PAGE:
Response: See previous responses on this concern. Contrary to the NSB's and CBD's statement, NMFS relied on information contained in the MMS 2006 Final PEA, as updated by NMFS' 2008 SEA for making its determinations under NEPA and that the DPEIS was not the underlying document to support NMFS' issuance of PGS' IHA. NMFS merely relied upon specific pieces of information and analyses contained in the DPEIS to assist in preparing the SEA. It is NMFS' intention that the PEIS currently being developed will be used to support, in whole, or in part, future MMPA actions relating to oil and gas exploration in the Arctic Ocean. Additionally, NMFS believes that a SEA is the appropriate NEPA analysis for this season as the amount of activity for 2008 is less than what was analyzed in the 2006 PEA.

Comment 46: REDOIL believes that the analysis in the PEA understates the risk of significant impacts to bowhead whales and all marine mammals. It assumes the source vessels-both 3D seismic and shallow hazard vessels-will ensonify much smaller zones than those which have been subsequently measured in the field. In practice, seismic airgun noise has propagated far greater distances than NMFS anticipated in the PEA and thus authorized activity presumably has displaced marine mammals from far more habitat, including important feeding and resting habitats, than NMFS' analysis in the PEA anticipated. See, e.g., PEA Figures III.F-10 and III.F-11 (assuming 20 km avoidance of surveys by bowhead whales). Based on the propagation actually measured in 2006 and 2007, the impacts of a single 3D seismic survey are two to three times as large as NMFS anticipated or more. The impacts of a single shallow hazard survey are comparable to the impacts NMFS anticipated from a single 2D or 3D seismic survey. Before authorizing further seismic surveying activity or shallow hazard surveys in the Arctic Ocean, NMFS must complete the PEIS that it began in 2006 to evaluate the potentially significant impacts of such activities.

Response: The subject PEA was written by MMS, not NMFS. However, NMFS was a cooperating agency under NEPA in its preparation. As noted in your cited part in the PEA, 20 km (12.4 mi) was used for illustrative purposes in an exercise to estimate the impact of four seismic vessels operating within 24 km (15 mi) of each other. To do so, MMS created a box (that was moveable along the Beaufort Sea coast) to make these estimates. NMFS believes that the use of 20 km (12.4 mi) remains the best information available at this time and was the radius agreed to by participants at the 2001 Arctic Open-water Noise Peer Review Workshop in Seattle, Washington. This estimate is based on the results from the 1998 aerial survey (as supplemented by data from earlier years) as reported in Miller et al. (1999). In 1998, bowhead whales below the water surface at a distance of 20 km (12.4 mi) from an airgun array received pulses of about 117-135 dB re 1 μPa rms, depending upon propagation. Corresponding levels at 30 km (18.6 mi) were about 107-126 dB re 1 μPa rms. Miller et al. (1999) surmise that deflection may have begun about 35 km (21.7 mi) to the east of the seismic operations, but did not provide SPL measurements to that distance, and noted that sound propagation has not been studied as extensively eastward in the alongshore direction, as it has northward, in the offshore direction. Therefore, while this single year of data analysis indicates that bowhead whales may make minor deflections in swimming direction at a distance of 30-35 km (18.6-21.7 mi), there is no indication that the SPL where deflection first begins is at 120 dB, it could be at another SPL lower or higher than 120 dB. Miller et al. (1999) also note that the received levels at 20-30 km (12.4-18.6 mi) were considerably lower in 1998 than have previously been shown to elicit avoidance in bowheads exposed to seismic pulses. However, the seismic airgun array used in 1998 was larger than the ones used in 1996 and 1997. Therefore, NMFS believes that it cannot scientifically support adopting any single SPL value below 160 dB and apply it across the board for all species and in all circumstances. For this reason, until more data collection and analyses are conducted on impacts of anthropogenic noise (principally from seismic) on marine mammals in the Beaufort and Chukchi Seas, NMFS will continue to use 20 km (12.4 mi) as the radius for estimating impacts on bowhead whales during the fall migration period.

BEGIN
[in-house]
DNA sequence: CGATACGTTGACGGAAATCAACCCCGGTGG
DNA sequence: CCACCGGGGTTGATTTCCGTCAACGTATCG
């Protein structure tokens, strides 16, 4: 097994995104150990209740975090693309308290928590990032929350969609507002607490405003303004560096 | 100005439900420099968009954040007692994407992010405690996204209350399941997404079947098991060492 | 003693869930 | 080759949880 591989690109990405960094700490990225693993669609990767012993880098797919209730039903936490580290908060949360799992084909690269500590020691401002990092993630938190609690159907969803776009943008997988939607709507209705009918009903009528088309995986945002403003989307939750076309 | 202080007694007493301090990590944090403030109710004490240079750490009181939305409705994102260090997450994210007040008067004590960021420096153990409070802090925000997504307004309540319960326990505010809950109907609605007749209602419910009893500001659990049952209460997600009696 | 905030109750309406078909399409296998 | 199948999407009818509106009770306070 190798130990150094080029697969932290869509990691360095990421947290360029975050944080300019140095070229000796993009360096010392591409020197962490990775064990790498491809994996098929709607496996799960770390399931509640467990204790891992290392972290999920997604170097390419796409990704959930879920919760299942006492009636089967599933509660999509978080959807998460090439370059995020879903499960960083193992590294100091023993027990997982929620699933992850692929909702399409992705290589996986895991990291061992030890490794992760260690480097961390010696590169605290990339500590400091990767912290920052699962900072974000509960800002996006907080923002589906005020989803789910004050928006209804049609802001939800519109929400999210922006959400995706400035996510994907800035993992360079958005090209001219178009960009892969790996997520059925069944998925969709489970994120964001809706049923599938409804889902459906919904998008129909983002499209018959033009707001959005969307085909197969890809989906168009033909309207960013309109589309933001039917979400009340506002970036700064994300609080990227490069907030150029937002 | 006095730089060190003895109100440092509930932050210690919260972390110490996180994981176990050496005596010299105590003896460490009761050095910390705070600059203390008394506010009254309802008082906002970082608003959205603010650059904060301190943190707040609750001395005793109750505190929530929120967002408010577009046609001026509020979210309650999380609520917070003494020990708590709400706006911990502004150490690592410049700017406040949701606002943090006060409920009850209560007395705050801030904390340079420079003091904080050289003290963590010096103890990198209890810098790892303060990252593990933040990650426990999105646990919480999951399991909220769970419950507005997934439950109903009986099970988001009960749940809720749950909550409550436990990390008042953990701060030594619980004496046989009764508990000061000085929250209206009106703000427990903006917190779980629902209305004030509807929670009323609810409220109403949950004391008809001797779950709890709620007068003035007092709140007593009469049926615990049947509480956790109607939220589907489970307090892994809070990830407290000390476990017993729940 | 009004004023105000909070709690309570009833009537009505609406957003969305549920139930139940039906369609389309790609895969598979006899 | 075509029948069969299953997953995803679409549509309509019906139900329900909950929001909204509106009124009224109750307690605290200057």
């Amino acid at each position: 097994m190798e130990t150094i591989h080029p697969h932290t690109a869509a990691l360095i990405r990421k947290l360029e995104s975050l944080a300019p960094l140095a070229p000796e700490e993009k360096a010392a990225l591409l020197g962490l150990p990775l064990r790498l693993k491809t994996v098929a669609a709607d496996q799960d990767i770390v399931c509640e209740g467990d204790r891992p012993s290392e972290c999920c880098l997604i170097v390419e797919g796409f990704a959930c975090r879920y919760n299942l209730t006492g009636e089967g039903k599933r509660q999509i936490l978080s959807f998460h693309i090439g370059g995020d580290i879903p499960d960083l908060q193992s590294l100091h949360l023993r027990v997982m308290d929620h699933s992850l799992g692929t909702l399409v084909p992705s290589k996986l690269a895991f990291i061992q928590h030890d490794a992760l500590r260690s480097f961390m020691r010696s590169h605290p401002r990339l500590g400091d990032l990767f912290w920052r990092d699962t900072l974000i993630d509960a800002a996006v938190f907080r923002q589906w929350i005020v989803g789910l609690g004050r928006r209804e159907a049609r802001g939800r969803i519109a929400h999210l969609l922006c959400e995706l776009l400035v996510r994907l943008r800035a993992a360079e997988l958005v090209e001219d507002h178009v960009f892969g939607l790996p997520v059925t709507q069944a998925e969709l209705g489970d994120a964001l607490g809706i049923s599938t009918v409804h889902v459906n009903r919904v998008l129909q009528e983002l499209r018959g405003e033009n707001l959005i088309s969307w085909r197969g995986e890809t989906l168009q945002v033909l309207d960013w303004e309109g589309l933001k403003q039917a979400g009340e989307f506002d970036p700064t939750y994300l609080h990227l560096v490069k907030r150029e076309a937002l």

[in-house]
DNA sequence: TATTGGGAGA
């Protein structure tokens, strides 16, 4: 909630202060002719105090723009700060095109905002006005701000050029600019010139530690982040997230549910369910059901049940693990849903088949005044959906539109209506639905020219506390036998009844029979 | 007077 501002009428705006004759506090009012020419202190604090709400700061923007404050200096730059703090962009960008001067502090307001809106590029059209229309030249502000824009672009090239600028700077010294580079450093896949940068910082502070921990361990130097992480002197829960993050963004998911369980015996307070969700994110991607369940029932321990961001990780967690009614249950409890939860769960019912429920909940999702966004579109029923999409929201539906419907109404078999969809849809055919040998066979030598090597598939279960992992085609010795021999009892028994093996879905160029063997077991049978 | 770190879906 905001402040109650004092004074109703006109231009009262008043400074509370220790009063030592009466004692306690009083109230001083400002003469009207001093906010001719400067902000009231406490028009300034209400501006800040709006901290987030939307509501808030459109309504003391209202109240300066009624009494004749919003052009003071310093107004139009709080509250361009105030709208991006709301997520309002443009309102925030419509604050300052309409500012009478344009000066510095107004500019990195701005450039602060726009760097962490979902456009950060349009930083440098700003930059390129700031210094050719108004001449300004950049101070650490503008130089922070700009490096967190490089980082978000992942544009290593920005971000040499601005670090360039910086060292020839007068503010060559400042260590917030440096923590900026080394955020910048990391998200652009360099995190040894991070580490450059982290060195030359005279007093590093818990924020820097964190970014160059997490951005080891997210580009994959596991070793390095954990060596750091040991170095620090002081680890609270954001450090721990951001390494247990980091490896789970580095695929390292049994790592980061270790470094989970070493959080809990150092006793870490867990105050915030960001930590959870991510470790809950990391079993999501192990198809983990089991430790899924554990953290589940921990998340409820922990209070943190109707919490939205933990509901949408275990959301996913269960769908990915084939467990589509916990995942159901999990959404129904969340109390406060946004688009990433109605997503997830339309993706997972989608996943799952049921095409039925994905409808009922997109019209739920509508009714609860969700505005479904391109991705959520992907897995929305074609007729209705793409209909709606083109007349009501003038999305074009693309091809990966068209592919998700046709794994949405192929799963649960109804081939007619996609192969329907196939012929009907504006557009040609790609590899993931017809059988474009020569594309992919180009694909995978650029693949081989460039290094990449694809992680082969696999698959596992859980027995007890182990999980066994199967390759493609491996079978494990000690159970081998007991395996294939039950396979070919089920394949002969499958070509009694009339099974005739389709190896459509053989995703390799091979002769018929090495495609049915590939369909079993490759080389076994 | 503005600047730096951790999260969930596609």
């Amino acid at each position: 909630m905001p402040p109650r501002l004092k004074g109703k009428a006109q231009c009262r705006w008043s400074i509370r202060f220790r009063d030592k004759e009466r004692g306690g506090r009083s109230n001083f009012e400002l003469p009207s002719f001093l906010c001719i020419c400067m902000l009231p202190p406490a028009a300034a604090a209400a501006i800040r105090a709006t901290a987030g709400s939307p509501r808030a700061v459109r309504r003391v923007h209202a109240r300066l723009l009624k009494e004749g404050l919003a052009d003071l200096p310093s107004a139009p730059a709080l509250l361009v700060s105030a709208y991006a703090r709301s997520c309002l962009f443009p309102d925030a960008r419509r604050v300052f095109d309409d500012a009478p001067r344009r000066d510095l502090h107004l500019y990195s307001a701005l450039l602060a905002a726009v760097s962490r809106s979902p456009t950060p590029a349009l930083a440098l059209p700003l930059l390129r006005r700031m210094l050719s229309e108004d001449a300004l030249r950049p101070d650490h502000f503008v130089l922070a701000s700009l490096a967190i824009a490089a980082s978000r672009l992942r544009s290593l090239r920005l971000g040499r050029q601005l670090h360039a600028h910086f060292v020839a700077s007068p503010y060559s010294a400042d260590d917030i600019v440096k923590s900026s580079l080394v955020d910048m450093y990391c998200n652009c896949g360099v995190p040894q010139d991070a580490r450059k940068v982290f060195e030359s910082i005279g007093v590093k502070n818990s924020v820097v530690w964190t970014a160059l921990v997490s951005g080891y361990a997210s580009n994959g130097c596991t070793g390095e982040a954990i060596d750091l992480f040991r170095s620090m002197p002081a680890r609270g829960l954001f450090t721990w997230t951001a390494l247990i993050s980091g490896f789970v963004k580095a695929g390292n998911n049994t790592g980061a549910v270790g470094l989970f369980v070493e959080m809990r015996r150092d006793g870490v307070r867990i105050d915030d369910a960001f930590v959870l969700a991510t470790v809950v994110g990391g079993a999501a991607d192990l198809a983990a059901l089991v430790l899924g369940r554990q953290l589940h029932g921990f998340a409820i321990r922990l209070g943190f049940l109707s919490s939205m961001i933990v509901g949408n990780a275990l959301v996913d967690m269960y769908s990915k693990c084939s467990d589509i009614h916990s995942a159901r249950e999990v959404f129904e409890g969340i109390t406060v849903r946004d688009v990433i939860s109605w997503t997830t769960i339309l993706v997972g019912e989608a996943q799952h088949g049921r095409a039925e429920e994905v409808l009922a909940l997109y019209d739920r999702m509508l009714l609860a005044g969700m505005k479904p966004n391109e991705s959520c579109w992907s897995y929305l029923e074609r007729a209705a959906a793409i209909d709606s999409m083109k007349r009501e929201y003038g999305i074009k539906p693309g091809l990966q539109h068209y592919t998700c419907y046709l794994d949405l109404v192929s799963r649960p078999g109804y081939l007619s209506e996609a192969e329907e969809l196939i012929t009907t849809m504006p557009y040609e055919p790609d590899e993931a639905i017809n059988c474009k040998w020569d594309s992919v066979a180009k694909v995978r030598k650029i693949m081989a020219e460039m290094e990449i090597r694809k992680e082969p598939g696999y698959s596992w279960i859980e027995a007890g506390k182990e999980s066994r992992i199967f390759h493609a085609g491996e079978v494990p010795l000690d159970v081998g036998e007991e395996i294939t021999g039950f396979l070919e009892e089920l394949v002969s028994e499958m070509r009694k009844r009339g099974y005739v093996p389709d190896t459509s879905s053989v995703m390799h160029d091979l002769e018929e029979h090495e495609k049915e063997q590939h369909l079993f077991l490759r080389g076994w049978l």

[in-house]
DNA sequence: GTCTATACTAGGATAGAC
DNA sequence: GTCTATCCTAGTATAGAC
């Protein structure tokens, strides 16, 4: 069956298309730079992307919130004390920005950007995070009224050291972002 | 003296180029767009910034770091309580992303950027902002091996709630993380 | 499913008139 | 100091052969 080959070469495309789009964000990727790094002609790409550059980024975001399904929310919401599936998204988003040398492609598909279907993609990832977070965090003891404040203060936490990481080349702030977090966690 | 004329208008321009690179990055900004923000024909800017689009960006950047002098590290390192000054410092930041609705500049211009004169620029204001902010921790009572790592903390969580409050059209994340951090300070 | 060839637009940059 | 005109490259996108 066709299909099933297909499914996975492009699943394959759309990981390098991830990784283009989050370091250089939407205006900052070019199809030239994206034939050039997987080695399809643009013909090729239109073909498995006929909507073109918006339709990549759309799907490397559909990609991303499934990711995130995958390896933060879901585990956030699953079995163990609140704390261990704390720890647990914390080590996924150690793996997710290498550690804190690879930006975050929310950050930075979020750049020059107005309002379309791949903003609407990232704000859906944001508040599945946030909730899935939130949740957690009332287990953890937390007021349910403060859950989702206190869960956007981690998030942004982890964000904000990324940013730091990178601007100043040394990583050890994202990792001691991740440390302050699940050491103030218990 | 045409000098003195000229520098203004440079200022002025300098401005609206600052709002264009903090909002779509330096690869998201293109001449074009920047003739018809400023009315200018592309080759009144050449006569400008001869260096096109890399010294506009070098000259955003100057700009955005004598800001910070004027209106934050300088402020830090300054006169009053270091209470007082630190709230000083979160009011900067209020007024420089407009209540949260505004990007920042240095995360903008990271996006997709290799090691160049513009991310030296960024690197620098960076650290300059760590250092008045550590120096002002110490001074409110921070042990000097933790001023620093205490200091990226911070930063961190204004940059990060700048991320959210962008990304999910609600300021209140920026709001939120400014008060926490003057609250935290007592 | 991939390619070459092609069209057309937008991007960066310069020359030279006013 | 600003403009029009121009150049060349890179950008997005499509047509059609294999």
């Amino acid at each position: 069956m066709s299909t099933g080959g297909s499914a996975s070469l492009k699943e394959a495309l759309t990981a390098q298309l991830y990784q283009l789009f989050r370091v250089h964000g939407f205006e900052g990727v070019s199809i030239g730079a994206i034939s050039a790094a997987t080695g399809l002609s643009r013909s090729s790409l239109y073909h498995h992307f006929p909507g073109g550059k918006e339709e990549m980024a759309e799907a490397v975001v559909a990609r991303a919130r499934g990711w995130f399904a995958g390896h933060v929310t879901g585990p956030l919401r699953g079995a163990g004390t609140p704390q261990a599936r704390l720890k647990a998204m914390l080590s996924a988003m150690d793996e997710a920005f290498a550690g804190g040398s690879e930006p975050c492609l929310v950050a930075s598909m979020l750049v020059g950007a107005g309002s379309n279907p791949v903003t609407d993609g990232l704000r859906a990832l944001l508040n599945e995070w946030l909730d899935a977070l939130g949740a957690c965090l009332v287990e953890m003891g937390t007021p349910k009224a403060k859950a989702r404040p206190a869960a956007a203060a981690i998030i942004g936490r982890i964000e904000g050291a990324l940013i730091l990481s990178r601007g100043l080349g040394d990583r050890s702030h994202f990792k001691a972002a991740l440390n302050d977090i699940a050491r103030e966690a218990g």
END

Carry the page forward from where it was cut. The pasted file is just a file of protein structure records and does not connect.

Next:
In regards to REDOIL's statement, “The impacts of a single shallow hazard survey are comparable to the impacts NMFS anticipated from a single 2D or 3D seismic survey,” NMFS notes that PGS' seismic program is not a shallow hazards survey but a 3D seismic survey conducted in shallow water, partly inside the barrier islands. This OBC/TZ survey is similar to those conducted for BP by Western Geophysical in the late 1990s at the nearby Northstar Prospect (see Richardson, W.J. (ed) 1997, 1998, 1999, 2000a, and 2000b for acoustic measurements and marine mammal impact assessments from OBC surveys during 1996 through 2000, respectively). Start Printed Page 45985As a result of these previous acoustic propagation measurements, NMFS believes that the sound propagation characteristics for the 880 in 3 airgun array proposed by NMFS in the proposed IHA notice (73 FR 34254, June 17, 2008) for PGS' 2008 OBC/TZ survey has been accurately calculated for the 190 dB, 180 dB, 160 dB, and 120 (rms) zones. In addition, in compliance with the terms and conditions of its IHA, PGS will conduct a sound source verification test prior to conducting its survey to ensure that the correct distances are applied to the safety and monitoring zones (see “Mitigation Measures” section later in this document).